Restore your old backup again (the ~1 is git notation for "one older than the most recent"):
bup join local-etc~1 | tar -tf -
Get a list of your previous backups:
GIT_DIR=~/.bup git log local-etc
Make a backup on a remote server (which must already have the 'bup' command somewhere in the server's PATH (see /etc/profile, etc/environment, ~/.profile, or ~/.bashrc), and be accessible via ssh. Make sure to replace SERVERNAME with the actual hostname of your server):
tar -cvf - /etc | bup split -r SERVERNAME: -n local-etc -vv
Try restoring the remote backup tarball:
bup join -r SERVERNAME: local-etc | tar -tf -
Try using the new (slightly experimental) 'bup index' and 'bup save' style backups, which bypass 'tar' but have some missing features (see "Things that are stupid" below):
bup index -uv /etc bup save -n local-etc /etc
Do it again and see how fast an incremental backup can be:
bup index -uv /etc bup save -n local-etc /etc
(You can also use the "-r SERVERNAME:" option to 'bup save', just like with 'bup split' and 'bup join'. The index itself is always local, so you don't need -r there.)
That's all there is to it!
Notes on FreeBSD
FreeBSD's default 'make' command doesn't like bup's Makefile. In order to compile the code, run tests and install bup, you need to install GNU Make from the port named 'gmake' and use its executable instead in the commands seen above. (i.e. 'gmake test' runs bup's test suite)
Python's development headers are automatically installed with the 'python' port so there's no need to install them separately.
To use the 'bup fuse' command, you need to install the fuse kernel module from the 'fusefs-kmod' port in the 'sysutils' section and the libraries from the port named 'py-fusefs' in the 'devel' section.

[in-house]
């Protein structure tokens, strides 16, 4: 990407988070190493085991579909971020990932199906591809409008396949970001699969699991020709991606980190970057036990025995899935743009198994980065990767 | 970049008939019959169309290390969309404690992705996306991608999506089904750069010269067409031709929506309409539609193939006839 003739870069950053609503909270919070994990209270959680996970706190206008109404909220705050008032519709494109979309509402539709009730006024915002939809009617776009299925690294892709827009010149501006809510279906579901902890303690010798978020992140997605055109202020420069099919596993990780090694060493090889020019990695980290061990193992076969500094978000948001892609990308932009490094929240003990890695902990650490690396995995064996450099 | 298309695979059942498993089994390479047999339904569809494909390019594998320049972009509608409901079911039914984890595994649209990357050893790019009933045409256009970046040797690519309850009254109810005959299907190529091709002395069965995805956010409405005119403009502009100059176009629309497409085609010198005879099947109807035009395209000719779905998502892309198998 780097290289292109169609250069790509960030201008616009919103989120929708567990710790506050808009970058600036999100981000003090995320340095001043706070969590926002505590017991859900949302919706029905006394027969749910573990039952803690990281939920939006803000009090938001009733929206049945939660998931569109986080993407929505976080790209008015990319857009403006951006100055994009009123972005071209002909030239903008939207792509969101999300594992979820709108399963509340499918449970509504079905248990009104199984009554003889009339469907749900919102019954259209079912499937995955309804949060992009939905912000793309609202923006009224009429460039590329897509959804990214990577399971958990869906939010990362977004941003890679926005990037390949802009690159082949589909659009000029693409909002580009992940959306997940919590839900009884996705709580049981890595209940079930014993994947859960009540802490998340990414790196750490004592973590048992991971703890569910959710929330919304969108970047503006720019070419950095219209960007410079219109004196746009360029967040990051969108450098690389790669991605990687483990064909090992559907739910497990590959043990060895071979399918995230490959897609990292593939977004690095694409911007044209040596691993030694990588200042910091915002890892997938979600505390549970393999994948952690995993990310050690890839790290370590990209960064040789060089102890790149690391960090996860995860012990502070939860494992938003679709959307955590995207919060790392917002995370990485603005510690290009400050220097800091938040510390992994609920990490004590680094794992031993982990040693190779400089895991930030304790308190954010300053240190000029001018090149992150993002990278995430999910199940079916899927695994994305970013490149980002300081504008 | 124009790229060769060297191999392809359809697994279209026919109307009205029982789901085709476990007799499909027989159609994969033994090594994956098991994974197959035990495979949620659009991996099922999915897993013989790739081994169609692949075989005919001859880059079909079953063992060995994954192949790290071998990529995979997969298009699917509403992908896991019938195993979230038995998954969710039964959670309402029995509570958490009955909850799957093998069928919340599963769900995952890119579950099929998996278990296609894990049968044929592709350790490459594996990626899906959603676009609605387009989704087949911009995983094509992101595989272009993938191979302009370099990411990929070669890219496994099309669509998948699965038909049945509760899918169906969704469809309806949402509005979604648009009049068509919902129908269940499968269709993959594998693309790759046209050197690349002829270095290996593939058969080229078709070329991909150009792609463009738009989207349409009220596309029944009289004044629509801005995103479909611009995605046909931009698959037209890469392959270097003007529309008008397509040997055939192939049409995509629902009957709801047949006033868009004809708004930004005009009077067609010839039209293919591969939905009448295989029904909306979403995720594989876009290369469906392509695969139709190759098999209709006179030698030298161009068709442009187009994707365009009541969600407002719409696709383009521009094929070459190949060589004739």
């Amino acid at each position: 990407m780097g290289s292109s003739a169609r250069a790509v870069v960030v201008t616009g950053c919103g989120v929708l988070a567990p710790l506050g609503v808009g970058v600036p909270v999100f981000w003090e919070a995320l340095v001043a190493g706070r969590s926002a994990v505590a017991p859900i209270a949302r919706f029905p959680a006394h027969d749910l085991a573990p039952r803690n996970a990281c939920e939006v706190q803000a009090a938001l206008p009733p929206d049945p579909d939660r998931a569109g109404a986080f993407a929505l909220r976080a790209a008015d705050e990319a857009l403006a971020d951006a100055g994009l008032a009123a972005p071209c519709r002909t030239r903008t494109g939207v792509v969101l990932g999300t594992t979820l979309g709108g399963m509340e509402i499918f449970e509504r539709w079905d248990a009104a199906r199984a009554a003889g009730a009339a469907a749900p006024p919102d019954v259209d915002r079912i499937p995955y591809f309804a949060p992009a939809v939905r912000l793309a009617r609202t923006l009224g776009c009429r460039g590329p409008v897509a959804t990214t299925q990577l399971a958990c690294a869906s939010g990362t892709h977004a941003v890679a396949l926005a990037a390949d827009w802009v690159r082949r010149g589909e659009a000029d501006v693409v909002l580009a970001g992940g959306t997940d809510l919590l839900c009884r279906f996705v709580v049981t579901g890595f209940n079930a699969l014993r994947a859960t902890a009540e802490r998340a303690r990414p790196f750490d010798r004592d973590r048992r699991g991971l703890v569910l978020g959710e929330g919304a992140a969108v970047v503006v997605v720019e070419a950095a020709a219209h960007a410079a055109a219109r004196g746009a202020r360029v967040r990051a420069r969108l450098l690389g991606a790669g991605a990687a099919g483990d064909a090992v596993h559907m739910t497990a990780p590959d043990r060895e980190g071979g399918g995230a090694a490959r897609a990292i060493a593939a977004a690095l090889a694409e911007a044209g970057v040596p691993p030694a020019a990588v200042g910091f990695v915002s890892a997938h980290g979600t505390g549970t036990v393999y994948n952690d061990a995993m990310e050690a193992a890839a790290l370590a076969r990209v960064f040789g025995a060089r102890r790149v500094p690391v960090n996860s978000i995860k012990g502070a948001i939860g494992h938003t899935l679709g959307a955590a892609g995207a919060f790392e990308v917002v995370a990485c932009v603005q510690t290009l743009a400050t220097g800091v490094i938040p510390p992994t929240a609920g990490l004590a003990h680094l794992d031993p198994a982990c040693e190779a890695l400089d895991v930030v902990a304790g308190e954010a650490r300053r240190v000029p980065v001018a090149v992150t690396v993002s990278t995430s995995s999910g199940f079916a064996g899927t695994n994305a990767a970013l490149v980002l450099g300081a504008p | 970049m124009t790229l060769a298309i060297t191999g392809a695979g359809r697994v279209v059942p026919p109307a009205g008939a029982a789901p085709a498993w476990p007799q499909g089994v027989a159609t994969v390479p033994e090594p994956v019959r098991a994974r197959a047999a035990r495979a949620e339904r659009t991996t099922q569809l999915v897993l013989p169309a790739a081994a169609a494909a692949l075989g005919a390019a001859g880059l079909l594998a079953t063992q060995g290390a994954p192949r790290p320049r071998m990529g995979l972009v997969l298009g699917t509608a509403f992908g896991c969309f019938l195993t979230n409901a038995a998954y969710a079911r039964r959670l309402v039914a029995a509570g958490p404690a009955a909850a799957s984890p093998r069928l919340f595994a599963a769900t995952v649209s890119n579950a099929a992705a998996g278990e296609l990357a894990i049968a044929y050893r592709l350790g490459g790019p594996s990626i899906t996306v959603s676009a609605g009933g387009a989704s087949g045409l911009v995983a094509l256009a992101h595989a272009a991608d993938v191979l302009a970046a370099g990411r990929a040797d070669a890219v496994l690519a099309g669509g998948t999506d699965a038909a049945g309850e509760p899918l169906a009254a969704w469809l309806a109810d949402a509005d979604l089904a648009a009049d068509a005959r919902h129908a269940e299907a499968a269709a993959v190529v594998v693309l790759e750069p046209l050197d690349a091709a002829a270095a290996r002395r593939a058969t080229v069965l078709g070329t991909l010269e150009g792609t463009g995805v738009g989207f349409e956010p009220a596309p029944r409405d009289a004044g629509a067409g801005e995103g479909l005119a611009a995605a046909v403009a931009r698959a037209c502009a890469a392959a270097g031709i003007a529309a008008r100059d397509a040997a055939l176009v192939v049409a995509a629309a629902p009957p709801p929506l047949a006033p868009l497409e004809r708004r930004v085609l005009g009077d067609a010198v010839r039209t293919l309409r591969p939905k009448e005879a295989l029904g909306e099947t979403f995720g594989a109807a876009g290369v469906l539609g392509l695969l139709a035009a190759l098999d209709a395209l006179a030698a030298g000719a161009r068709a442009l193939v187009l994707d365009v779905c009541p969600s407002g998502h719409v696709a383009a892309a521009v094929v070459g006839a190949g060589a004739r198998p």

The 'par2' command can be found in the port named 'par2cmdline'.
In order to compile the documentation, you need pandoc which can be found in the port named 'hs-pandoc' in the 'textproc' section.
How it works
bup stores its data in a git-formatted repository. Unfortunately, git itself doesn't actually behave very well for bup's use case (huge numbers of files, files with huge sizes, retaining file permissions/ownership are important), so we mostly don't use git's code except for a few helper programs. For example, bup has its own git packfile writer written in python.
Basically, 'bup split' reads the data on stdin (or from files specified on the command line), breaks it into chunks using a rolling checksum (similar to rsync), and saves those chunks into a new git packfile. There is one git packfile per backup.
When deciding whether to write a particular chunk into the new packfile, bup first checks all the other packfiles that exist to see if they already have that chunk. If they do, the chunk is skipped.
git packs come in two parts: the pack itself (.pack) and the index (.idx). The index is pretty small, and contains a list of all the objects in the pack. Thus, when generating a remote backup, we don't have to have a copy of the packfiles from the remote server: the local end just downloads a copy of the server's index files, and compares objects against those when generating the new pack, which it sends directly to the server.
The "-n" option to 'bup split' and 'bup save' is the name of the backup you want to create, but it's actually implemented as a git branch. So you can do cute things like checkout a particular branch using git, and receive a bunch of chunk files corresponding to the file you split.
If you use '-b' or '-t' or '-c' instead of '-n', bup split will output a list of blobs, a tree containing that list of blobs, or a commit containing that tree, respectively, to stdout. You can use this to construct your own scripts that do something with those values.
The bup index:
'bup index' walks through your filesystem and updates a file (whose name is, by default, ~/.bup/bupindex) to contain the name, attributes, and an optional git SHA1 (blob id) of each file and directory.